Hoffman argues that in contemporary West Africa, space, sociality, and life itself are organized around making young men available for all manner of dangerous work. Drawing on his ethnographic research over the past nine years, as well as the anthropology of violence, interdisciplinary security studies, and contemporary critical theory, he maintains that the mobilization of West African men exemplifies a global trend in the outsourcing of warfare and security operations. A similar dynamic underlies the political economy of violence in Iraq, Afghanistan, and a growing number of postcolonial spaces. An experienced photojournalist, Hoffman integrates more than fifty of his photographs of young West Africans into The War Machines."

(Duke University Press)

Annotation: Illustrations ix Preface xi Acknowledgments xxiii Introduction: War Machines 1 I. Histories 1. The Mano River War: A Chronology 27 2. Hunters, Lumpens, and War Boys: A Social History of the Kamajors 55 3. States of Conflict: A Social History of the Kamajors Continued 88 II. Building The Barracks 4. Big Men, Small Boys 127 5. The Barracks 162 6. The Hotel Kamajor 194 7. The Magic of War 224 Conclusion: A Laboratory of the Future 252 Notes 261 Bibliography 273 Index 289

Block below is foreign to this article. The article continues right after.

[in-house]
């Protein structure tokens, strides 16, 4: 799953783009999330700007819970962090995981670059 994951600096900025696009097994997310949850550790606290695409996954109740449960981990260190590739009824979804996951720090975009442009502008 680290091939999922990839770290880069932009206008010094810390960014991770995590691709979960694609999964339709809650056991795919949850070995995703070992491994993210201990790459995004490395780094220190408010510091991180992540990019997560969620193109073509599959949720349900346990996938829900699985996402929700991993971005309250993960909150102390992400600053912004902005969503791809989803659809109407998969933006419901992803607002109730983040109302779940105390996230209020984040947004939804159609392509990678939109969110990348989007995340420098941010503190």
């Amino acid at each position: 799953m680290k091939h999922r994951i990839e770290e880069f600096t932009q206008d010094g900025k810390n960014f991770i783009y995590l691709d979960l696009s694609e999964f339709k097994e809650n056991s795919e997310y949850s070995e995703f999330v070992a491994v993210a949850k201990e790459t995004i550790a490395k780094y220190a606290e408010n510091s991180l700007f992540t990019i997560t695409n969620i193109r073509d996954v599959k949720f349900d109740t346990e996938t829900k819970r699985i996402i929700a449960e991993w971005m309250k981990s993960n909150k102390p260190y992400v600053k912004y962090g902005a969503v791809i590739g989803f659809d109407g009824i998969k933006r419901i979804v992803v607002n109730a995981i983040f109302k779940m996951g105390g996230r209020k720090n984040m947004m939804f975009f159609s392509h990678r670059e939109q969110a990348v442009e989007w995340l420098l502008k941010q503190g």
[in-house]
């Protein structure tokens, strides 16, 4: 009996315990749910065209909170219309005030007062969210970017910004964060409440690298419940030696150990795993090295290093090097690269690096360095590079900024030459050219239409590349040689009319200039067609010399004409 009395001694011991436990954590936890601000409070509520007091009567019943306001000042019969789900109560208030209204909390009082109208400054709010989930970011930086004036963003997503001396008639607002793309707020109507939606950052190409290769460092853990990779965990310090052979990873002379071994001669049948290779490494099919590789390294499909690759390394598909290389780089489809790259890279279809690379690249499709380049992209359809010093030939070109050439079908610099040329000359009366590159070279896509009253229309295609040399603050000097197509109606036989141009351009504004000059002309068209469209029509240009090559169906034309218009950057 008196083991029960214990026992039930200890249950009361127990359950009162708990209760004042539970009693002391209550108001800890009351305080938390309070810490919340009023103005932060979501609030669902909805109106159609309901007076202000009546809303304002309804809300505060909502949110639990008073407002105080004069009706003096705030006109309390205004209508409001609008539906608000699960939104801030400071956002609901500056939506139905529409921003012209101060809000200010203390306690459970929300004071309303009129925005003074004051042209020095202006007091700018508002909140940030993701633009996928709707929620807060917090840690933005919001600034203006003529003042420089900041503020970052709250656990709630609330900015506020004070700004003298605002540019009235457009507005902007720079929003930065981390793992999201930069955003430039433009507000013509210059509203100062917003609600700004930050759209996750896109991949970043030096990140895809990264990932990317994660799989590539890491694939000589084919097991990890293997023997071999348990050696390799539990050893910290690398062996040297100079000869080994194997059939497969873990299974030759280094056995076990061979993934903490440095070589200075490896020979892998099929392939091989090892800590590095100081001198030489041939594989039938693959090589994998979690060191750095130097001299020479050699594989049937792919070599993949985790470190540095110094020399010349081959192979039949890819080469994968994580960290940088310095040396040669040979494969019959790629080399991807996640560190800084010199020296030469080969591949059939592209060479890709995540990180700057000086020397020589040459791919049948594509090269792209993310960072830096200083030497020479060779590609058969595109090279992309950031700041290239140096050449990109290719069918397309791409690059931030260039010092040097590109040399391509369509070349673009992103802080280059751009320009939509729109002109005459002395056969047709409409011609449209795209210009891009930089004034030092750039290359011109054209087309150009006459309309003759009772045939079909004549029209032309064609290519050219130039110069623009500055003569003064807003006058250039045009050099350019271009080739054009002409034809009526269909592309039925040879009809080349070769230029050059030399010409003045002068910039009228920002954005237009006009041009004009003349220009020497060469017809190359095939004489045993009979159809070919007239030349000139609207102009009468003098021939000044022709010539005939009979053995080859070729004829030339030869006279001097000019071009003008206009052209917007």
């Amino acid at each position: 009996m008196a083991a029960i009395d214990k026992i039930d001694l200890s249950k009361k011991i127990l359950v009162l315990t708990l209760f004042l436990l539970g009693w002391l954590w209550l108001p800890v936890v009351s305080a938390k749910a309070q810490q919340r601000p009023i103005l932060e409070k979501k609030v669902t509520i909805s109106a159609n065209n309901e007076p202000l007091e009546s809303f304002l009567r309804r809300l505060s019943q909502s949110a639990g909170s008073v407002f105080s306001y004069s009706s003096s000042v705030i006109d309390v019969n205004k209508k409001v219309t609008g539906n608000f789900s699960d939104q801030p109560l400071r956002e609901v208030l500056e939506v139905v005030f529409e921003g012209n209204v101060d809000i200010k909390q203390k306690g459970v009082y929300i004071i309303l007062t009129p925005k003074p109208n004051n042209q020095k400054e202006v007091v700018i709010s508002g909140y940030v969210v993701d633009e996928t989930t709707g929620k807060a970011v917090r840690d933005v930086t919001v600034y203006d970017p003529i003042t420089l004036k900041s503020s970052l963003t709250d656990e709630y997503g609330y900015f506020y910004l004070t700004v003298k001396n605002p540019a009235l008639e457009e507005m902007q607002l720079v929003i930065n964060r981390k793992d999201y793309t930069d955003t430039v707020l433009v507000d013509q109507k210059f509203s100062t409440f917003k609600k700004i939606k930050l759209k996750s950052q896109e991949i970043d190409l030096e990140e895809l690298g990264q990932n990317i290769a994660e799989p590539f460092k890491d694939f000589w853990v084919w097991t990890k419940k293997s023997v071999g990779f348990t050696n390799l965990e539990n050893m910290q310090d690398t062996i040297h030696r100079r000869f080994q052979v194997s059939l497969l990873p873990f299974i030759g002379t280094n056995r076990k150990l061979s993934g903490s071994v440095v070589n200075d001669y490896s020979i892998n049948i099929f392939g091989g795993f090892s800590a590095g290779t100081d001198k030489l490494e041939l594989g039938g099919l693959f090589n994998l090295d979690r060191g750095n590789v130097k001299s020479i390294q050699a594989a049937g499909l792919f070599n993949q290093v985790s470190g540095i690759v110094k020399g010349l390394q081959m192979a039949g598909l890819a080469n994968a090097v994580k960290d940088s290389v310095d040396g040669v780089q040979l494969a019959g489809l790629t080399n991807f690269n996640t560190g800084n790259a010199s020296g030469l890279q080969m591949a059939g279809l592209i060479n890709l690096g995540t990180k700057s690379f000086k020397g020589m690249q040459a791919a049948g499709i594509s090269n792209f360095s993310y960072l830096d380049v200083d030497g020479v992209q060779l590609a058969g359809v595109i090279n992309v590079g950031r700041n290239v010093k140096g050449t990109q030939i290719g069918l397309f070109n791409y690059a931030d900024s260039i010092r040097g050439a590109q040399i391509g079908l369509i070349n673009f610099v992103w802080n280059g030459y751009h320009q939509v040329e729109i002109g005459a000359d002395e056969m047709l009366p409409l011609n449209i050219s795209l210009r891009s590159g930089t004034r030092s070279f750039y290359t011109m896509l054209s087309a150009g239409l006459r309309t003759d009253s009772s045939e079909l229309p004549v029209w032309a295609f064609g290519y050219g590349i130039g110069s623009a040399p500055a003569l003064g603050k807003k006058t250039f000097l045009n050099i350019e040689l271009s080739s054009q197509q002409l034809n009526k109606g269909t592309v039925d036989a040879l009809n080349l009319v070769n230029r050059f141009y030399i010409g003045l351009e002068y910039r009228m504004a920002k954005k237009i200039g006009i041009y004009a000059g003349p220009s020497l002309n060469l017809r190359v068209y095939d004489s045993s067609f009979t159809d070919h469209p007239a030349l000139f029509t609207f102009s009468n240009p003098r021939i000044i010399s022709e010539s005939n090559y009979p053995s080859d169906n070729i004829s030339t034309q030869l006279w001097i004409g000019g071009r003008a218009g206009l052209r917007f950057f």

Topics: Armed Conflict, Combatants, Male Combatants, Gender, Men, Masculinity/ies, Livelihoods, Security, Violence Regions: Africa, West Africa Countries: Liberia, Sierra Leone

Year: 2011

Sex and International Tribunals: The Erasure of Gender from the War Narrative


Mibenge, Chiseche Salome. 2013. Sex and International Tribunals: The Erasure of Gender from the War Narrative. Philadelphia: University of Philadelphia Press. 

Author: Chiseche Salome Mibenge


Before the twenty-first century, there was little legal precedent for the prosecution of sexual violence as a war crime. Now, international tribunals have the potential to help make sense of political violence against both men and women; they have the power to uphold victims' claims and to convict the leaders and choreographers of systematic atrocity. However, by privileging certain accounts of violence over others, tribunals more often confirm outmoded gender norms, consigning women to permanent rape victim status.

Topics: Feminisms, Gender, Gender-Based Violence, International Criminal Law, International Tribunals & Special Courts, TRCs, Post-Conflict, SV against Women, Violence Regions: Africa, Central Africa, East Africa, West Africa Countries: Rwanda, Sierra Leone

Year: 2013

Sexing the State: The Gendered Origins of the Civil War in Sierra Leone


Lahai, John Idriss. 2010. “Sexing the State: The Gendered Origins of the Civil War in Sierra Leone.” Minerva Journal of Women and War 4 (2): 26–45. doi:10.3172/MIN.4.2.26.


Author: John Idriss Lahai